I started my Raiders career in the preseason, with a fairly accurate roster of players. One oddity that most players will see is that their top draft choice isn’t shown on the roster anywhere. Darren McFadden, Oakland’s fourth overall selection in the draft, was shown as a draft result, but not listed on the depth chart or roster. Eventually, he comes to you with a "rookie negotiation," which allows you to sign him to a contract and put him on the team; but it’s a bit strange at first, especially considering other rookies were already on the team. He was also assigned the wrong number by default. It seems an undrafted camp invitee had stolen McFadden's number 20, but that was quickly and easily corrected by editing his jersey number from the player management tab of the clipboard.
The pressure will be on from your owner and from fans to win on day one, be prepared.
Once you start seeing the notifications pop up on the clipboard, you’re in for a wild and enjoyable ride. In my first preseason, I was presented with trade offers, able to enter into negotiations with free agents, set practice game plan agendas, and develop rookie players on a daily basis. One thing that immediately struck me as impressive was the fact that teams kept offering me a right guard, which was a significant point of weakness and lack of depth on my team. This happened in several offseasons and during the draft, where teams kept trying to offer me overpriced mediocre guards to take advantage of my desperation for a quick fix at a hole I had. Very cool.
When you start to game plan for your first opponent, you can start to get confused again. Several times a week, you’re asked to game plan a practice. Your options are to boost a particular play, train individual players, or set agendas (like focusing on the defensive line stopping inside runs, for example). How you choose to practice that week will have a drastic effect on how your team performs on game day, which is how it should be. My first few weeks of practice, Adam Schefter of the NFL Network came on a miniature TV, saying how unprepared my team was, and how far ahead my opponent was in regards to preparation.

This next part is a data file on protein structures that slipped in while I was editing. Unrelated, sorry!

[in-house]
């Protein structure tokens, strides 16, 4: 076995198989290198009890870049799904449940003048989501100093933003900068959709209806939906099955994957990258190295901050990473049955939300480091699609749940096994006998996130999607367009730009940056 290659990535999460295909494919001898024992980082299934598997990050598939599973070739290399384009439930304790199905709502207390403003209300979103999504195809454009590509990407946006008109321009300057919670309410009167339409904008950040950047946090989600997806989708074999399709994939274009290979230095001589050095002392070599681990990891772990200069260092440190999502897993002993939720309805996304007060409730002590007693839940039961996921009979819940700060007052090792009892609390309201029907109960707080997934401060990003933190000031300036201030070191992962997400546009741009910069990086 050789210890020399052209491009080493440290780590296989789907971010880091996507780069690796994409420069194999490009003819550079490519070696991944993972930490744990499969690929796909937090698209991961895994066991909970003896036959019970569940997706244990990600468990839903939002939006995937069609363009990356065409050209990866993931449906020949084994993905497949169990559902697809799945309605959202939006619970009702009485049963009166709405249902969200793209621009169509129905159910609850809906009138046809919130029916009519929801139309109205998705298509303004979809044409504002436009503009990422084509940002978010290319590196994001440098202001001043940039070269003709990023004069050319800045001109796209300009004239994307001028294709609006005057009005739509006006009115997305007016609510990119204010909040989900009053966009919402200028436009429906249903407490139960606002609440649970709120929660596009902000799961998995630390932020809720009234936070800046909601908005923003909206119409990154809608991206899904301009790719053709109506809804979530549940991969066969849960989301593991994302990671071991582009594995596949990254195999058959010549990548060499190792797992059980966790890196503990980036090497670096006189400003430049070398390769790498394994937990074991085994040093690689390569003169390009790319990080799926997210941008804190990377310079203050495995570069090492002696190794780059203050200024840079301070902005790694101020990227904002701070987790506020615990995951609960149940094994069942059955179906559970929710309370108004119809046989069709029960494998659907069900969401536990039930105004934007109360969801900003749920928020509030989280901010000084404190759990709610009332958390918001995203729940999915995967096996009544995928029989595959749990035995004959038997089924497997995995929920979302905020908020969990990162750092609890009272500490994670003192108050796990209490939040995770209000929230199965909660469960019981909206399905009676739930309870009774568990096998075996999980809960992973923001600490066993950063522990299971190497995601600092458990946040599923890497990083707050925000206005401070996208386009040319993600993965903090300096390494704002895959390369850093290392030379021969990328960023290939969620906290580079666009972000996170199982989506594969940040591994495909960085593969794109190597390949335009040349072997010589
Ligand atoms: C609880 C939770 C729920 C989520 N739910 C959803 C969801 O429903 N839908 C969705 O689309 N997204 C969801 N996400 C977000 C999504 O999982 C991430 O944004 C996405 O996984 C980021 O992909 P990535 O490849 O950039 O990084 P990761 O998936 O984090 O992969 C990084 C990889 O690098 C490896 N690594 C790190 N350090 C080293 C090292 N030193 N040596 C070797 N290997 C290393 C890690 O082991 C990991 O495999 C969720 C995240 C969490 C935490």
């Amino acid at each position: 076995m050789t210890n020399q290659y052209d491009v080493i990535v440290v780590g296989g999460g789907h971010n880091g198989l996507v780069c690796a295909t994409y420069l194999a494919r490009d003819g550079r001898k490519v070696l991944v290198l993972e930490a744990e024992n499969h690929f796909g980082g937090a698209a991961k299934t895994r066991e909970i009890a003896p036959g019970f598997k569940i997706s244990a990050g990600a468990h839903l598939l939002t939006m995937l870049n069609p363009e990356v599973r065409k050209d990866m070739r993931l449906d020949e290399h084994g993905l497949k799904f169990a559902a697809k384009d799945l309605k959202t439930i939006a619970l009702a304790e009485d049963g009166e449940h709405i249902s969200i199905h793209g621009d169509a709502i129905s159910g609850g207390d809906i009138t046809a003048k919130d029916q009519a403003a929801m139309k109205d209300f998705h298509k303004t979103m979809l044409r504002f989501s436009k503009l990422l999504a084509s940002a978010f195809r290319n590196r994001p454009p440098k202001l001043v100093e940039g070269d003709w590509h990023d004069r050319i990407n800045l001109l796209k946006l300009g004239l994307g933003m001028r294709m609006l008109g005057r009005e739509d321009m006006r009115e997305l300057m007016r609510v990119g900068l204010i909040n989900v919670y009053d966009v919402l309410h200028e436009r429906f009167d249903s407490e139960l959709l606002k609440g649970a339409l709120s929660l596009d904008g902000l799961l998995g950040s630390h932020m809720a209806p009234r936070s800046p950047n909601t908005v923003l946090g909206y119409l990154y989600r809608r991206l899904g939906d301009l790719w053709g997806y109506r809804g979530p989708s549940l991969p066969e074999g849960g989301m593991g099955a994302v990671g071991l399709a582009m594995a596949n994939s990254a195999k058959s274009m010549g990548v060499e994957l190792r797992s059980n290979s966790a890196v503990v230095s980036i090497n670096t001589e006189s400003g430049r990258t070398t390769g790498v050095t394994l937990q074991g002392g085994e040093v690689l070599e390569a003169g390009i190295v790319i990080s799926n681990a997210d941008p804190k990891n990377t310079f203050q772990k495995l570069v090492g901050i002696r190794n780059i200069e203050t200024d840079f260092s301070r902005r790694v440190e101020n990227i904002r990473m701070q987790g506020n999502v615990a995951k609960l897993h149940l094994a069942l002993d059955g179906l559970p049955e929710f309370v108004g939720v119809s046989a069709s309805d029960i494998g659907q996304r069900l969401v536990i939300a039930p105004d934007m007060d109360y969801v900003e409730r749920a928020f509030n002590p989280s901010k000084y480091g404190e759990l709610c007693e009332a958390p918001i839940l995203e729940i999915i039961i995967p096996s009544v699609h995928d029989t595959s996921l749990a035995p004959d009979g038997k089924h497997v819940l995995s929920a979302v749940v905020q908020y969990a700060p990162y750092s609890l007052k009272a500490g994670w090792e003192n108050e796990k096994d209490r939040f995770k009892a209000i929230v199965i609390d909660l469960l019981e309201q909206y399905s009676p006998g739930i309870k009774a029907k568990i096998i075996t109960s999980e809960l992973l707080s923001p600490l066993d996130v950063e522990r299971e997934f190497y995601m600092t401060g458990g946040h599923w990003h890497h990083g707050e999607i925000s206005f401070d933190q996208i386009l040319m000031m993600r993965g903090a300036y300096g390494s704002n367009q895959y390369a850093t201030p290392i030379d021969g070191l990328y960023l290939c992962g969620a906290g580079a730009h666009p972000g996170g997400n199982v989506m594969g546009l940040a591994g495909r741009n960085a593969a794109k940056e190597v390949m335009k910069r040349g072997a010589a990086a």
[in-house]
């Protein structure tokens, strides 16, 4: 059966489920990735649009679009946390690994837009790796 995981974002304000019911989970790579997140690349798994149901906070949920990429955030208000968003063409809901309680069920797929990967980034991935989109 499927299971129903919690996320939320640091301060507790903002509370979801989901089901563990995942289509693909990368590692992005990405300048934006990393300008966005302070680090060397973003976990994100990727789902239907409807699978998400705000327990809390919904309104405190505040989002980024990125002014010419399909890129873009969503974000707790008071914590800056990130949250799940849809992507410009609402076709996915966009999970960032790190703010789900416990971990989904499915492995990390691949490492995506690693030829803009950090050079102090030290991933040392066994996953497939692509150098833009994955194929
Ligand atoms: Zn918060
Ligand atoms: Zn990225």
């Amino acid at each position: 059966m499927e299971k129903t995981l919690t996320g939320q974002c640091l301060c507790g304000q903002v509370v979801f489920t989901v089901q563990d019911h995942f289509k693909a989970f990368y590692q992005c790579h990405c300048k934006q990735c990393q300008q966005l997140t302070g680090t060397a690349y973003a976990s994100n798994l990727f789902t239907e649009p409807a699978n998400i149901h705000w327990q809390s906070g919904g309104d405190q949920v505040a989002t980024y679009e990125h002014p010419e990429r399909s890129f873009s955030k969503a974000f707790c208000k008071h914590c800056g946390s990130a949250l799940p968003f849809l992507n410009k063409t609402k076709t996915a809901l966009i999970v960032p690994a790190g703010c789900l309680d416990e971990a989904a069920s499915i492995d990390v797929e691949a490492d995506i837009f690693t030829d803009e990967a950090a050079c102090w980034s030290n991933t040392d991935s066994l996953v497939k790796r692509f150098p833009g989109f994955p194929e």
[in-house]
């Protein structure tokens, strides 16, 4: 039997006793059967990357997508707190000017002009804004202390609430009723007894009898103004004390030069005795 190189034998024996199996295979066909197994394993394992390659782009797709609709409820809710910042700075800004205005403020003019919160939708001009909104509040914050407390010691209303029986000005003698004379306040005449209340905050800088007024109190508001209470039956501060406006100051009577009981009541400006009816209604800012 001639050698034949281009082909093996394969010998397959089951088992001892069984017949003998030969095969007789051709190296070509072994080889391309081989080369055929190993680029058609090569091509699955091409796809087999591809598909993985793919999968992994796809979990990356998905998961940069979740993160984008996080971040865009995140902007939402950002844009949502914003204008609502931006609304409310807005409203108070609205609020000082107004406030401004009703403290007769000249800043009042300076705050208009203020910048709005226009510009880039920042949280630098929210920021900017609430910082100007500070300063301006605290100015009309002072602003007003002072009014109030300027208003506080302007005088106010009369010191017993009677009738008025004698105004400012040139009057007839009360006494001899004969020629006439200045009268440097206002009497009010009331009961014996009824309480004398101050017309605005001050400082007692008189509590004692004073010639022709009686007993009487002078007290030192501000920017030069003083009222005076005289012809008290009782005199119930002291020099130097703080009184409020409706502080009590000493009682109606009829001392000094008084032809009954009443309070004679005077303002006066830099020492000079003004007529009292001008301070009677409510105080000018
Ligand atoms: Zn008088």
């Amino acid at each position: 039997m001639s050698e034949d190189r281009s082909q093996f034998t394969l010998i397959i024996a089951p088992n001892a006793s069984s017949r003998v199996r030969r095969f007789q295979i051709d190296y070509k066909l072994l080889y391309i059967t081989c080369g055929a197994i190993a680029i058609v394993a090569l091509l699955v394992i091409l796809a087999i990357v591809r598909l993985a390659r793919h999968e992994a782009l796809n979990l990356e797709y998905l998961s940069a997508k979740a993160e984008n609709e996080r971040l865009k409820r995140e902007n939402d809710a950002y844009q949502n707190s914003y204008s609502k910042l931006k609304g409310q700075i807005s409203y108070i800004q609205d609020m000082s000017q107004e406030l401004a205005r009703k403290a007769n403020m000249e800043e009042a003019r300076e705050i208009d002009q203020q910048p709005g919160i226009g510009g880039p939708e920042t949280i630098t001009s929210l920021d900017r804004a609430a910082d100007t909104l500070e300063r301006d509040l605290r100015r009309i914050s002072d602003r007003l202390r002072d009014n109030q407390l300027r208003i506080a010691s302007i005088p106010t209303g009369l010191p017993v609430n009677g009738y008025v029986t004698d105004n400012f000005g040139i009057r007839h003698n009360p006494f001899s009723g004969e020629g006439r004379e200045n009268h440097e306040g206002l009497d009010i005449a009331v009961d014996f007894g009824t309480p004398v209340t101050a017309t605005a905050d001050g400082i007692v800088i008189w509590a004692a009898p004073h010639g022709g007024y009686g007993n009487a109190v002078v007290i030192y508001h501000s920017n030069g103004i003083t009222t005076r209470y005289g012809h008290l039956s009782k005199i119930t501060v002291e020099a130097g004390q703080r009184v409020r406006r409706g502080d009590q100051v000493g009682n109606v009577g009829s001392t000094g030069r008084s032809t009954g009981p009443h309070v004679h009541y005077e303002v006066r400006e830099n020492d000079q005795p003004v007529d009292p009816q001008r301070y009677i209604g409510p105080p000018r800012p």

This can lead to some frustration for gamers, as you’re not really sure why he’s saying this, or what you’ve done wrong. The clipboard is a very handy tool for dealing with the day-to-day affairs of a franchise, but it’s not the most helpful thing as far as knowing what exact effect your choice will have. This is a situation that will crop up throughout your time with the game. You’re presented with a wealth of data from a bird’s eye view, but the nitty gritty is contained somewhere else. You may want to negotiate a contract with a player, but you can’t see the ramifications on your salary cap for the next three years, for example. It’s not a problem as much as it is a desire to have a bit more streamlining than there already is. In some cases, you need to back all the way out of the current activities to sift a few tabs over and view the information you want to see.
Sometimes you’ll also end up with goals that aren’t easily understandable. You may end up with a goal to increase a player’s playbook knowledge to 25 percent during the preseason, but only rookies show up on the focus options; so, if you have a GM that’s recommending you increase the knowledge for three veterans, you may end up confused. You have to play the players during preseason and insert them into the lineup while calling many different plays to handle this, but it’s not readily apparent to begin with (and the typically flimsy EA instruction pamphlet barely covers anything).